Russian Military Reform, 1992-2002

Russian Military Reform, 1992-2002

Russian Military Reform, 1992-2002

Russian Military Reform, 1992-2002

Excerpt

History demonstrates that the efficacy of a modern nation-state's national security policy, if not the survival of the state itself, depends directly upon its ability to develop and maintain military forces sufficient to suit the requirements of its military policy and military strategy. In an era of dizzying technological developments within the context of sharply changing geopolitical, social, and economic conditions, achieving sufficiency in terms of military forces requires states to contemplate and institute near-constant military reform. Key to this process is the ability to anticipate, plan, and implement those changes that guarantee the continued relevance and utility of the state's armed forces.

As with its illustrious predecessor, the Soviet Union, military reform in the Russian Federation has been a most elusive goal. Although wedded to the scientific approach to reform by its rigid adherence to the ideological tenets of Marxism-Leninism throughout the over 70 years of its existence, the Soviet Union's attempts to master the chimera of military reform were plagued by practical realities. Inhibited by traditions and practices inherited from its Tsarist imperial past and the stifling political, economic, and social climate inherent in communist totalitarianism, military reform in the Soviet Union always proved farsighted in its intent but, in the end, enticingly incomplete, frequently with disastrous or near-disastrous consequences.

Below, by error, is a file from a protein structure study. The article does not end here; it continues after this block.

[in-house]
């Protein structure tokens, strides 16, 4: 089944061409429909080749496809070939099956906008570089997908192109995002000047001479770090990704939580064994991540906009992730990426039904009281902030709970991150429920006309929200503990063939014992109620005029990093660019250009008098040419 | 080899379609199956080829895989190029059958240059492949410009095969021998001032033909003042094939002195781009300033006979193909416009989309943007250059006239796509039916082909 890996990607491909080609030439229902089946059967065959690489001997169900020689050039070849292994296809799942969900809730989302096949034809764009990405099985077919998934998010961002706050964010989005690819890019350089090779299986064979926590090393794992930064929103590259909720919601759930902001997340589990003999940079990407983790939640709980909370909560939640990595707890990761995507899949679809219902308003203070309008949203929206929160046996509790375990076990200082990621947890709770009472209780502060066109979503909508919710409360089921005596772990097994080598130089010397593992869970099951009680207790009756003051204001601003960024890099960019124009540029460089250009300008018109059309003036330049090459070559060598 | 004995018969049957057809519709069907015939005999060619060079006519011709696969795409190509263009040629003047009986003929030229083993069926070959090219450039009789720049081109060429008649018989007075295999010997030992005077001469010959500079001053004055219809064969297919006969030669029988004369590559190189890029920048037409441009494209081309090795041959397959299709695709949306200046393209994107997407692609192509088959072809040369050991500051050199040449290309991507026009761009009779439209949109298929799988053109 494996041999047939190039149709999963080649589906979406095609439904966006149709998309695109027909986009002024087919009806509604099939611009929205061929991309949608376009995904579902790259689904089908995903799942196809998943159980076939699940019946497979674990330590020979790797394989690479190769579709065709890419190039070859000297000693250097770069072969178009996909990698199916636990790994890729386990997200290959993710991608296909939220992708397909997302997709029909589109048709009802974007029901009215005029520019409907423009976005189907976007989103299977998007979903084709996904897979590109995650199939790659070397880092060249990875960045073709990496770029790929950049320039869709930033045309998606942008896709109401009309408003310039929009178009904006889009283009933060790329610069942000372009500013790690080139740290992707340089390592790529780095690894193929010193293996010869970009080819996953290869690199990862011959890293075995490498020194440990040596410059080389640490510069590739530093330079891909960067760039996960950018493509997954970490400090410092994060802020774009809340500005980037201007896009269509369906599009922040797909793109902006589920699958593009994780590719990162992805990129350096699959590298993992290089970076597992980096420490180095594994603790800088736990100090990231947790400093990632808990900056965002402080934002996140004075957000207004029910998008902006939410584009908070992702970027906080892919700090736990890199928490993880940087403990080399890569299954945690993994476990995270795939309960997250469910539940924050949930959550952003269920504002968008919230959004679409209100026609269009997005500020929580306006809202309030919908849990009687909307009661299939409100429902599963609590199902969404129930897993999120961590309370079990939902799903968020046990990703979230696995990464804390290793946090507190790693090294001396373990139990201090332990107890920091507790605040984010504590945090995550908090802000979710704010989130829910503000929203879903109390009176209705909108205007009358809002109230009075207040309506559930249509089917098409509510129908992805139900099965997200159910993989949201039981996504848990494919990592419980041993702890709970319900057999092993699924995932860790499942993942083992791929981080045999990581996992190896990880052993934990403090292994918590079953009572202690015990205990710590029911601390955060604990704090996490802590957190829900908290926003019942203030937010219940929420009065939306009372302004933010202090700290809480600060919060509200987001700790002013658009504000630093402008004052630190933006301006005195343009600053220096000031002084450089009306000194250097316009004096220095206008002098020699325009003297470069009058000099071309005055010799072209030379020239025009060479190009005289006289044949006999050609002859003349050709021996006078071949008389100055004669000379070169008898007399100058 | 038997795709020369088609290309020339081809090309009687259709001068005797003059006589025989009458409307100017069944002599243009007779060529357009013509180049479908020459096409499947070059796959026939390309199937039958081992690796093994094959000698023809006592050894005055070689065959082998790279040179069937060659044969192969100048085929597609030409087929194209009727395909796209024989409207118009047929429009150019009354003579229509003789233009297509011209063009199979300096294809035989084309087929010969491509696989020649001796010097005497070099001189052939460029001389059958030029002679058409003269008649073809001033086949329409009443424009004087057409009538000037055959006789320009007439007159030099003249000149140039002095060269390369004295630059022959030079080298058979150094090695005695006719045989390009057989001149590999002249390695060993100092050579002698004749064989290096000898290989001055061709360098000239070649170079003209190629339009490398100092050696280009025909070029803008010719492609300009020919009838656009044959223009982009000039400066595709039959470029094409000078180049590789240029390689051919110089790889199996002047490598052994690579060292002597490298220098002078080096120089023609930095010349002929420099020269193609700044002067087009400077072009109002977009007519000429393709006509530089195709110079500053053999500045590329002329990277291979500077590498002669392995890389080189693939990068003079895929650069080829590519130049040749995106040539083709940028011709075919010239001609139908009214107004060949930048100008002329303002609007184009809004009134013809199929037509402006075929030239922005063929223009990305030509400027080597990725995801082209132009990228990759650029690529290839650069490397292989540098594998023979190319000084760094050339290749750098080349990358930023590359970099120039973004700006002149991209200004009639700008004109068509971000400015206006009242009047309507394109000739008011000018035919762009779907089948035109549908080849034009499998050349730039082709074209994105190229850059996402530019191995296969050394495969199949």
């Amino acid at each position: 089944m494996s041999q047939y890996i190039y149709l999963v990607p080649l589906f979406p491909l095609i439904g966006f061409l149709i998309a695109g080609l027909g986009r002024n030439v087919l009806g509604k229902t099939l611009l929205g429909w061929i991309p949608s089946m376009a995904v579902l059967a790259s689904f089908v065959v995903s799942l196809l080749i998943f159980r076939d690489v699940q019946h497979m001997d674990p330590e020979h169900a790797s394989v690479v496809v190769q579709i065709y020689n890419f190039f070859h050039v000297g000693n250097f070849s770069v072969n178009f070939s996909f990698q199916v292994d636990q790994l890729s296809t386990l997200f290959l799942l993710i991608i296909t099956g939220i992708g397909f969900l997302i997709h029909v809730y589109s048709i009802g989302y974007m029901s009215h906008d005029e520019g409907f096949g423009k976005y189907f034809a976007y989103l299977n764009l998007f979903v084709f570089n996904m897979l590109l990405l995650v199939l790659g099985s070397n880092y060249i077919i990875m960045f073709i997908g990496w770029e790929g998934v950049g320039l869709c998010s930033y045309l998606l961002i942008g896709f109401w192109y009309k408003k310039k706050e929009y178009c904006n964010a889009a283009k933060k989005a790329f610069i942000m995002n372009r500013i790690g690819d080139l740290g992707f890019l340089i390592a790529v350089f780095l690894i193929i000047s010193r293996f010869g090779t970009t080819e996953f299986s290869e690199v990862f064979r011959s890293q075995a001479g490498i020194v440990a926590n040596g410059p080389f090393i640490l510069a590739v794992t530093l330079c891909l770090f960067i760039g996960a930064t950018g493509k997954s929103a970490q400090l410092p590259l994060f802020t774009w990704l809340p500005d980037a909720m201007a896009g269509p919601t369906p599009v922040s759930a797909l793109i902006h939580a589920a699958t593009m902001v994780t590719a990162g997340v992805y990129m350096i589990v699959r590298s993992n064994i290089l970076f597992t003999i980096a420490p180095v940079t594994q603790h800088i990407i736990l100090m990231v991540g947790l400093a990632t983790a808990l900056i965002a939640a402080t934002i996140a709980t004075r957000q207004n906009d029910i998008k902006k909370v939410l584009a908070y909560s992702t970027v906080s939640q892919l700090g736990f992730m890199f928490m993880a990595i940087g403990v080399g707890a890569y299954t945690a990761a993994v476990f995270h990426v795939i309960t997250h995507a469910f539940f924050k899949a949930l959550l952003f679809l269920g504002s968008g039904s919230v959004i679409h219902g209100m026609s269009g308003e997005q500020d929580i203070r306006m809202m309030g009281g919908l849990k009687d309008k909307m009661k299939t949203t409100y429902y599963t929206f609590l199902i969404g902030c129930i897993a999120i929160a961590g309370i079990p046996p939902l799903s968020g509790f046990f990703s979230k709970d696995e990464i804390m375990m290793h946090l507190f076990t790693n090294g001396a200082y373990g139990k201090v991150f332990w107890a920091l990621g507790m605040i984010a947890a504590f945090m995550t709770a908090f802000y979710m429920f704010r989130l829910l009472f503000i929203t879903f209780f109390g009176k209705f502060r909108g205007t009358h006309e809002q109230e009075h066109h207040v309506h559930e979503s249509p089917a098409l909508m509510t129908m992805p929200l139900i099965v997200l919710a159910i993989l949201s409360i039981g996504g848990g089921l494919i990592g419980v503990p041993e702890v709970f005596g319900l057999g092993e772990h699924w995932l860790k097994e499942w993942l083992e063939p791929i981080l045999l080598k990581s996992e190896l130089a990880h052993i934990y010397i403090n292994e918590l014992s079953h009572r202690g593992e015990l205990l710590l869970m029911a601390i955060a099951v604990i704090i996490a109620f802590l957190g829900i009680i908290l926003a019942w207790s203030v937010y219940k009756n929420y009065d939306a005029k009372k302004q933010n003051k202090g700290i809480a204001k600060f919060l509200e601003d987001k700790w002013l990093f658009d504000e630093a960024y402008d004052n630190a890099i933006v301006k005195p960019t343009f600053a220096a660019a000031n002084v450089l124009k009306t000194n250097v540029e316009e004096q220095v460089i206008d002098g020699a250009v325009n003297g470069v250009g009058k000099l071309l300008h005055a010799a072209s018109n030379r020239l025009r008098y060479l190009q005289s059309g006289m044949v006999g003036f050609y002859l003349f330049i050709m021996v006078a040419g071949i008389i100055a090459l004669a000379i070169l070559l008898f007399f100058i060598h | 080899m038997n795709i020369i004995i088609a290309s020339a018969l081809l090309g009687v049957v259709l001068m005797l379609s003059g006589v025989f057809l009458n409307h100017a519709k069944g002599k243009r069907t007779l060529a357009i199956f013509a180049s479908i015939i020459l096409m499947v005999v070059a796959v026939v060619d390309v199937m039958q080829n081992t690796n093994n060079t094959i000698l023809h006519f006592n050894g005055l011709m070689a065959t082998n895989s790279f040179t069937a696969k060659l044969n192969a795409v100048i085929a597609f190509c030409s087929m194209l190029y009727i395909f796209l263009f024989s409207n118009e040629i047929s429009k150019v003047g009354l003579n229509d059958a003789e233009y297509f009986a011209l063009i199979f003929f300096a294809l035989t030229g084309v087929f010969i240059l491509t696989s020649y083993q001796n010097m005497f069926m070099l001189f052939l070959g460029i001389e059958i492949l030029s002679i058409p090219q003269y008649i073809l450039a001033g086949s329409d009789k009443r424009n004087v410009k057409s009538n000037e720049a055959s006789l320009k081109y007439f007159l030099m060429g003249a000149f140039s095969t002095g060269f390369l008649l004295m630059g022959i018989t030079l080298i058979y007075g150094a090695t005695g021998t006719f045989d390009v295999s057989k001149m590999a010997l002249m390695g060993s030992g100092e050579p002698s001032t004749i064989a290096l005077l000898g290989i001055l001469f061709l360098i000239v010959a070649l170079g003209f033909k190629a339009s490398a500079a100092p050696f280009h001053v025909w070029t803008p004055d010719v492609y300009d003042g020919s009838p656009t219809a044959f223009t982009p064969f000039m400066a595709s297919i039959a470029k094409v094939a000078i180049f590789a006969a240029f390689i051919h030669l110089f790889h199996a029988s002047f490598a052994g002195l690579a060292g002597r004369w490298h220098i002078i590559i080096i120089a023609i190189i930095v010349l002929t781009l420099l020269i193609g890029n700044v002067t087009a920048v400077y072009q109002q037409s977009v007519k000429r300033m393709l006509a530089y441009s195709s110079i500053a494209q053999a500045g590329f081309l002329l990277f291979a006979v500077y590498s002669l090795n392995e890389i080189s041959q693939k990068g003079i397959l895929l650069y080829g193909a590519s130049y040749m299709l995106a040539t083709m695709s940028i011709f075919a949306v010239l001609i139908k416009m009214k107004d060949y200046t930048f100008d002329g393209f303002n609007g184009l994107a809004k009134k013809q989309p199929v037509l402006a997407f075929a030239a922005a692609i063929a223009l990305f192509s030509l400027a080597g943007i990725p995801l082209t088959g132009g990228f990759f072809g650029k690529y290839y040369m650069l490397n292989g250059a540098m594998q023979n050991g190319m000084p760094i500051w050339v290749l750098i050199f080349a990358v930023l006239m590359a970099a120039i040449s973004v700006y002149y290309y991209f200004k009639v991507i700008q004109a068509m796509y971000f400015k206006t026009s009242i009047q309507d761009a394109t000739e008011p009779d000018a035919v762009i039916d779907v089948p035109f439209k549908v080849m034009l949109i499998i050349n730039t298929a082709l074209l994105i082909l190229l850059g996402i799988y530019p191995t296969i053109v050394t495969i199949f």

The Soviet Union's long experience with military reform began in the 1920s, as its new Bolshevik leadership struggled to shape and define the ideal military institutions suited to satisfy the unique ideological and political needs and aims of the new Socialist state. The ensuing reforms, which bore the imprimatur of M.V. Frunze, People's Commissar for Military and Naval Affairs, ostensibly formed a modern Red Army uniquely socialist in its composition and, after further reforms in the 1930s, expandable in time of war. In the process and wake of these root-and-branch reforms, famous 'great captains' and eminent military theorists such as A.A. Svechin, V.K. Triandafillov, and M.N. Tukhachevsky inculcated advanced military theories into the Red Army's arsenal of military thought and an imposing force structure to match.

Tragically for the Soviet Union, during the late 1930s the Soviet system itself undermined and largely negated the positive effects of previous military reforms. The paranoid fears of an oriental-style despot, I.V. Stalin, resulting in a literal 'permanent purge' of key

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